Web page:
Mitani presents the image of a person who has created a bunch of comedies and had fun doing it, but he looks on himself as a bit of a “heretic” who has gone against the grain in Japan.
“The essence of the sitcom is a theatrical form that revolves around conversation. The interesting aspects of conversations and human relations are the source of the genre’s charm. But Japanese culture does not really have a deep-rooted comedic tradition. For instance, if someone asks you to list Japan’s outstanding film comedies, you would be hard-pressed to come up with many titles of outright comedies. Around 10 years ago, the American Film Institute released its list of the 100 Funniest American Movies Of All Time. But I don’t think Japan would be able to come up with enough titles to fill a list like that. Even deciding to make a comedy in Japan is to go against the grain, in a sense. And even the comedies that do get made aren’t usually centered on conversational humor. So my own style is a sort of heresy within a heresy.”
Mitani’s brand of comedy has found popularity outside of Japan. His 1997 screen debut Rajio no jikan (Welcome Back, Mr. McDonald), a film adaptation of his play, was awarded the Don Quixote Prize at the Berlin International Film Festival. Mitani recalls what it was like to see the film screened at that festival: “I was sitting in the back of the movie theater and throughout the screening I could hear laughter—much more than you would hear at a movie in Japan. I was even more surprised at the end of the screening, when the lights came back on, that nearly everyone in the audience was German.”
His films—such as Za uchōten hoteru (Suite Dreams; 2006), Za majikku awā (The Magic Hour; 2008), and Sutekina kanashibari (A Ghost of a Chance; 2011)—have also been shown in Taiwan and South Korea. Galaxy Turnpike is a “conversation-based comedy,” Mitani notes, but adds that “none of the comedy relies on word play unique to Japanese, so if the subtitles are translated effectively audiences anywhere should be able to enjoy the humor.”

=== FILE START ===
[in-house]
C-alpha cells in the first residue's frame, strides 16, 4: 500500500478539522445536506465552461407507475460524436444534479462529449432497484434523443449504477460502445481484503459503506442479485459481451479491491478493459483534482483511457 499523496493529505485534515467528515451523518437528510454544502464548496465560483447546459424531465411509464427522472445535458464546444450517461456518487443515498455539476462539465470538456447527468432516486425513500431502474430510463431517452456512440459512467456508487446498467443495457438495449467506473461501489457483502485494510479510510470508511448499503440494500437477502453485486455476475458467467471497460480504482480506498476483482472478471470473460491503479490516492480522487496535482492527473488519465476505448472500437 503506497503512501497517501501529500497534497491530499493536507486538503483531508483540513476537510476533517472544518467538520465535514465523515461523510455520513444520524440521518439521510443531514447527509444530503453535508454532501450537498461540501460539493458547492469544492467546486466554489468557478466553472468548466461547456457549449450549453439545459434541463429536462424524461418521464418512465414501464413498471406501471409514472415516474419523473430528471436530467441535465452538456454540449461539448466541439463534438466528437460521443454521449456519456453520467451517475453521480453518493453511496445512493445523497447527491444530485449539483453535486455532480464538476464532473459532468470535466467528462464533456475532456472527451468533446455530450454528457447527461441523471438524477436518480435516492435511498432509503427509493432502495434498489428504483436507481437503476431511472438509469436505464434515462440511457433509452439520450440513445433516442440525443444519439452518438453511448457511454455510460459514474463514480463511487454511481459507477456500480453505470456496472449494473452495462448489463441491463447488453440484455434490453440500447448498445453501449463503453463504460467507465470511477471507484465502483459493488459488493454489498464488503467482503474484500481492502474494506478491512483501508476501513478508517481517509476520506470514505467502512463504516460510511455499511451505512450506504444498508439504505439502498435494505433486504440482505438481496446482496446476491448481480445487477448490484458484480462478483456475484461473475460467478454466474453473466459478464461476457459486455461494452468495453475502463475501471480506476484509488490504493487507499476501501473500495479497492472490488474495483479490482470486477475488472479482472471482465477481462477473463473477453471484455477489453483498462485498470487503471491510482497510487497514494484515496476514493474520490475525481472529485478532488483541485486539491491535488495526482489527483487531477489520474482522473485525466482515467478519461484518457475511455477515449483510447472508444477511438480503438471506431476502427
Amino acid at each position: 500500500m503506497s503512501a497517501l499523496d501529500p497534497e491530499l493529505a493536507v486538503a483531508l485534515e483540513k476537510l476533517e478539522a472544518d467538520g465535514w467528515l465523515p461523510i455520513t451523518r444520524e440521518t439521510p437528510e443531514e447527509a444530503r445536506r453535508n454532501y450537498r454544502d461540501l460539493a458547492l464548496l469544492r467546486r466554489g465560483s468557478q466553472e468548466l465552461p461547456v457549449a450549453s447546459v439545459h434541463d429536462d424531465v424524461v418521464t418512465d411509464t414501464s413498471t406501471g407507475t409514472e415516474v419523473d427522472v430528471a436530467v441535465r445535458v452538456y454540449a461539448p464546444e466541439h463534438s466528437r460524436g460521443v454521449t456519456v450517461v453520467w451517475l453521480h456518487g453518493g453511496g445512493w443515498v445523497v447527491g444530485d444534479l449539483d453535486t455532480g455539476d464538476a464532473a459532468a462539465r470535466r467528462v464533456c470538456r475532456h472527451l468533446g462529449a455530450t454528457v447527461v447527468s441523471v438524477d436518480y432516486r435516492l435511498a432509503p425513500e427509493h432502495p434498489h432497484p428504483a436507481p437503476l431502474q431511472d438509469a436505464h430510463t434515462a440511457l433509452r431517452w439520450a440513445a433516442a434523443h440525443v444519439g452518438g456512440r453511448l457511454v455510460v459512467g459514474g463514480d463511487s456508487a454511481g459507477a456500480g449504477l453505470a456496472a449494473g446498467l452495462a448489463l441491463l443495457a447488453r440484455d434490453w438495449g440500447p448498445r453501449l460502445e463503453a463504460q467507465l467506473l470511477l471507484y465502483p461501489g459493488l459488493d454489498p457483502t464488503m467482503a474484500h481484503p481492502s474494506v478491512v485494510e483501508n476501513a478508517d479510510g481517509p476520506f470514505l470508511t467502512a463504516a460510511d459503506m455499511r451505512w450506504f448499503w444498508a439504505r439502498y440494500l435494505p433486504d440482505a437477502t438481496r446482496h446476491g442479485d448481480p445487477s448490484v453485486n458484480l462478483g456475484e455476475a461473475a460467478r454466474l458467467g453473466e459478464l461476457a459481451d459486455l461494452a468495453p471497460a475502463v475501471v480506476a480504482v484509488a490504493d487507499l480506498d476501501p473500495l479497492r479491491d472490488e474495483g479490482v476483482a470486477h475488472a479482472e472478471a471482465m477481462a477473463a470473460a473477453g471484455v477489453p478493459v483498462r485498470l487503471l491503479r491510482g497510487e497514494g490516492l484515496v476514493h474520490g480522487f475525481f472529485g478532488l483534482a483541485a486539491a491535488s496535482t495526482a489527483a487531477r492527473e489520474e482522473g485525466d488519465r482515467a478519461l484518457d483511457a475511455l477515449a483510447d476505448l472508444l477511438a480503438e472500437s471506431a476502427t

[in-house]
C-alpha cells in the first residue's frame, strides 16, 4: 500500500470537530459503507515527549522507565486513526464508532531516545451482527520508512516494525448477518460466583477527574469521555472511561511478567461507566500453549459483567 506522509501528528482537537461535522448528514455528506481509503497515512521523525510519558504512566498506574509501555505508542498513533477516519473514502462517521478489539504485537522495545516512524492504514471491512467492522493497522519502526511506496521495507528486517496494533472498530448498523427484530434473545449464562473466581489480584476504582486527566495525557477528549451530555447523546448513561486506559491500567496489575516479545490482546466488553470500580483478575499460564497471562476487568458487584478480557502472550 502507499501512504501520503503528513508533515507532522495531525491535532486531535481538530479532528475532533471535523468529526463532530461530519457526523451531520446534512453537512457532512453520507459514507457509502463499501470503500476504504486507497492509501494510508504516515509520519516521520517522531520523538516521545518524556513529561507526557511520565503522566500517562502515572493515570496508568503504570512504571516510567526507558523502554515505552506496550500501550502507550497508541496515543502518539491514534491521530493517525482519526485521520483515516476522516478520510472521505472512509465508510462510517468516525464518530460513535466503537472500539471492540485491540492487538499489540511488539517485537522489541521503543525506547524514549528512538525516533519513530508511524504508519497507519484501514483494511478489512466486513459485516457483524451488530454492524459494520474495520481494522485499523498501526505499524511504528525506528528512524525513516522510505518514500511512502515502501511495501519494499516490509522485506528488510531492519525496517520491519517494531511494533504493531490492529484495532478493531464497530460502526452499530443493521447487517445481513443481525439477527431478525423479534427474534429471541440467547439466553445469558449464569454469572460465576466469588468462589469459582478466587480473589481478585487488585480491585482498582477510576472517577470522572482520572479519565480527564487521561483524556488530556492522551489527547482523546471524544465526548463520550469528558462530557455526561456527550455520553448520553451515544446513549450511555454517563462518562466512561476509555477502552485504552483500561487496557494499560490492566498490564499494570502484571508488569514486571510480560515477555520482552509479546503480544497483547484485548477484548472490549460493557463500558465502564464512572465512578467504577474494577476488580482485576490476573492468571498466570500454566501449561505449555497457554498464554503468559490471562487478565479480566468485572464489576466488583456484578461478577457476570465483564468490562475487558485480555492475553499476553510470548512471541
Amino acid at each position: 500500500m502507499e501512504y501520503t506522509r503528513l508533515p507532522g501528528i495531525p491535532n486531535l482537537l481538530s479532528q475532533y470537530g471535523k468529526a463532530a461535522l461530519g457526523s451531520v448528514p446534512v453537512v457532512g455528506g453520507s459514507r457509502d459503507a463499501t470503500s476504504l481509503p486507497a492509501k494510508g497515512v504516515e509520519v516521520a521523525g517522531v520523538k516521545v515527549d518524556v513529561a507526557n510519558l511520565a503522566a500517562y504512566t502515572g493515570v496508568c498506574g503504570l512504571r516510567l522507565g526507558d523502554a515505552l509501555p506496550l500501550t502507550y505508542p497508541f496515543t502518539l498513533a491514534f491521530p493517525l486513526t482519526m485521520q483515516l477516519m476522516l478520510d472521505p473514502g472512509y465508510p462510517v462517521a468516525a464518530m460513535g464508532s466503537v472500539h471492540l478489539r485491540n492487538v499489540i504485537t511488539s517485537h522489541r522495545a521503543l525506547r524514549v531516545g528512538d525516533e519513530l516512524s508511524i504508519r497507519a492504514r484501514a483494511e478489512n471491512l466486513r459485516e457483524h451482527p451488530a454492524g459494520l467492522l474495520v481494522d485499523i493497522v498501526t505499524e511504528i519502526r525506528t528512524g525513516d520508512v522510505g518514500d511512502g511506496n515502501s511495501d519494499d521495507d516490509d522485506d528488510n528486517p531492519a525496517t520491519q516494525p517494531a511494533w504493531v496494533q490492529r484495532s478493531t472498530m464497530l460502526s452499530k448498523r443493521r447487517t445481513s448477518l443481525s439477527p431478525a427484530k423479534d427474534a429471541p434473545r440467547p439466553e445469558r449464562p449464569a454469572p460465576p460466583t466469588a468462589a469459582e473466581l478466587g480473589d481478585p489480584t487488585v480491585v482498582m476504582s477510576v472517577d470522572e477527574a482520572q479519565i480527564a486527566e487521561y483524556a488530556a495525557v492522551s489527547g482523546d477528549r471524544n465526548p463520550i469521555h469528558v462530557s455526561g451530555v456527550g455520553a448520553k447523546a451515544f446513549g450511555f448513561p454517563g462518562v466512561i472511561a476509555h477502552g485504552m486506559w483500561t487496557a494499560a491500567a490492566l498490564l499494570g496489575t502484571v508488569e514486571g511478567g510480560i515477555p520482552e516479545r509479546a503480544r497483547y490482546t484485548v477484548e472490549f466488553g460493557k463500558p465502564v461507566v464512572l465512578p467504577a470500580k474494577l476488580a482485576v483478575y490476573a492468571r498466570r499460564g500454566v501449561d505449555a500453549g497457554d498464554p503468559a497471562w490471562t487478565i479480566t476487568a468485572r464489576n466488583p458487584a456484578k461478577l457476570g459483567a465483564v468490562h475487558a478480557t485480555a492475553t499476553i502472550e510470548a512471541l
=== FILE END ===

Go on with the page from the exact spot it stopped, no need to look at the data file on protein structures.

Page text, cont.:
Viewing Himself as a Screenwriter Above All
Galaxy Turnpike is the seventh film directed by Mitani, who has also been busy over the years writing scripts for the stage or big screen. This role as a writer has been central to Mitani, who describes himself as more of a movie fan than a director.
“The most important thing is writing the script,” Mitani plainly notes. “I make a point of setting aside enough time to dedicate to that work. Without creating a script, there is no way for me to shoot a film or direct a play.”
At the moment, he is engrossed in writing the screenplay for the NHK year-long historical TV drama Sanada Maru, which will debut in January 2016. “To finish in time, I need to turn out a screenplay for an episode every week, so this is taking up almost all my time now.”
Eager to Try Other Genres
Despite his hectic schedule, Mitani looks forward to making a film every few years. Keeping this pace has helped him remain full of enthusiasm for moviemaking.
“Basically I view myself as a writer. My approach has always been that I’m a scriptwriter who happens to make movies. And since I’m also a movie fan, one thing I love to do is to try to re-create in my films the genres that I have enjoyed as a moviegoer. I’ve made a period film and now a science fiction movie, and someday I’d like to have a go at making a silent movie, a war flick, or even a musical.”
The possibility of creating an original musical sprang to Mitani’s mind after he watched a DVD that included a short skit performed by the comedy jazz band Crazy Cats. The skit was set in outer space and featured Ueki Hitoshi, a member of the group, singing and dancing with no regard to the the scientific realism of zero gravity. Maybe in the near future Mitani will even try his hand at bringing a full-scale musical to the big screen.(Based on an interview by the Nippon.com editorial team. Banner photo: Mitani Kōki on the set of Galaxy Turnpike with actress Ayase Haruka. © 2015 Fuji Television and Tōhō.)